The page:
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Businessman sentenced to 18 months in jail

Property magnate Jim Mansfield Jnr, who ordered the destruction of CCTV footage showing him with his former employee on the morning he was kidnapped by republican terrorists Dessie O’Hare and Declan ‘Whacker’ Duffy, has been jailed by the Special Criminal Court for 18 months.

Defence counsel Bernard Condon SC, for Mansfield Jnr, submitted to the three-judge court during Monday’s sentence hearing that a psychologist had set out his intellectual ability which placed him in the lower range in terms of scores. “He is operating at a mild-intellectual disability range or borderline range,” he said.

Last month, the convicted man, was taken into custody after he was found guilty of attempting to pervert the course of justice by directing Patrick Byrne to destroy recorded CCTV footage showing Mansfield Jnr with his former employee Martin Byrne departing from Finnstown Park Hotel, Newcastle Road, Lucan, Co Dublin on June 9th 2015, when Mr Byrne was later kidnapped by former terrorists Dessie O’Hare and Declan ‘Whacker’ Duffy.

Delivering judgement at the non-jury court on January 17th, presiding judge Mr Justice Alexander Owens said that the evidence established to the requisite standard of proof that Mansfield “was prepared to hinder an investigation into very serious criminal activity” by instructing Patrick Byrne to destroy a CCTV hard drive holding footage of himself and Martin Byrne leaving Finnstown House Hotel on the morning of June 9th, 2015 .

He added: “This direction was given by James Mansfield to Patrick Byrne with intent to pervert the course of justice. This is an effort to destroy CCTV footage which was of potential value in any garda investigation or prosecution relating to the kidnapping of Martin Byrne. James Mansfield wanted to suppress this footage because it connected him to events of June 9 2015”.

Acquitted

The 54-year-old, of Tasaggart House, Garters Lane, Saggart, Co Dublin was acquitted by the Special Criminal Court of a separate charge of conspiracy to falsely imprison Martin Byrne, who had previously provided security for the family business, on a date unknown between January 1st, 2015 and June 30th, 2015, both dates inclusive.

The non-jury court found that although there was contact between Mansfield Jnr, O’Hare and Duffy “for nefarious purposes”, the evidence was “insufficient” to establish that Mansfield jnr had “deliberately lured” Martin Byrne to attend the meeting at Keatings Park as part of a plan to facilitate O’Hare in the kidnap and removal of Martin Byrne. In addition, the court also found that overall evidence was insufficient to establish that Mansfield Jnr “was a party to the plot to kidnap Martin Byrne”.

The three-judge court said it could not “completely exclude as a reasonable possibility” either a scenario that Mansfield was misled by O’Hare as to the purpose of the meeting at Keatings Park, or a scenario that he was not “privy to a plan” by O’Hare and Duffy to kidnap Martin Byrne. “This court has no way of knowing how much, if any, knowledge, control or direction Mr Mansfield had of the forces which he unleashed when he decided to recruit O’Hare to his purposes,” said Mr Justice Owens.

However the court was satisfied from the evidence that Mansfield was aware that members of the INLA and the New IRA had been engaged on his behalf in dealing with threats from Traveller gangs and his efforts to “get back in control of assets” held by business associates. Furthermore, the court found that the evidence showed that Mansfield had become involved with “some very dangerous players”.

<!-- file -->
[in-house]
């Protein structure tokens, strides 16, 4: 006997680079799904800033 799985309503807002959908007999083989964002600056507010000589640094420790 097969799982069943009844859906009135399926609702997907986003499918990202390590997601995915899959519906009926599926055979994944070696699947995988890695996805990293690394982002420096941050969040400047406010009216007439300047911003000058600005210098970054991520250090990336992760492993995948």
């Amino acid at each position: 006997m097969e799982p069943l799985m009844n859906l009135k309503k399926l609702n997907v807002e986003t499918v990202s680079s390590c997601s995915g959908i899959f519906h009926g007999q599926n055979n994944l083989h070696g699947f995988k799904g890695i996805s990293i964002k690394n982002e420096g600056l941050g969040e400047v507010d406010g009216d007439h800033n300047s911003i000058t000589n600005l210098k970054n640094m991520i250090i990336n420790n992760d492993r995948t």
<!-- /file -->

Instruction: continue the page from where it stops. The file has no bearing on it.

Well known family

At Monday’s sentence hearing, Sergeant Eamonn O’Neill from Kildare Garda station, told prosecution counsel Shane Costelloe SC that Mansfield has no relevant previous convictions other than a road traffic matter from over 10 years ago.

Under cross-examination, Sgt O’Neill agreed with defence counsel Bernard Condon SC that Mansfield had complied with his bail conditions. The detective further agreed that the defendant had signed on once a week, had surrendered his passport and complied with not leaving the jurisdiction.

Mr Condon told the three-judge court that his client was a “pretty well known person”. “He is from a family known for its involvement in the hotel and community,” said the witness.

Referring to his personal circumstances, Mr Condon said that Mansfield had resided with his 78-year-old mother at Tasaggart House and had been her carer.

The court heard Mansfield was also separated from his wife but they were amicable and in contact. He has two adult children.

The sergeant said the defendant’s family were involved in the Finnstown House Hotel.

In mitigation, Mr Condon said the count on which Mansfield was convicted did not contain aggravating features. “There was no threat or success. It wasn’t followed up with and he didn’t succeed [in destroying the footage]. It was not accompanied with any circumstance of threat. This person continued to work with him for a period of time, there was no intimidation,” said the barrister.

Another factor in mitigation, he said, was that there was a four-year gap before his client was prosecuted. “That is relevant because for the last number of years he had these charges outstanding against him and hanging over him,” said Mr Condon.

‘Unorthodox education’

The lawyer asked the court to take into account that his client had difficulties with dyslexia and had an “unorthodox education”. “He did not continue to do State examinations and left school early. He was enrolled in secondary school but seldom went to school,” he said.

In his submissions, Mr Condon said that his client lived with his mother as her carer and she requires support and assistance.

Finnstown House Hotel, he said, which is now run by Mansfield’s son, employs over 100 people.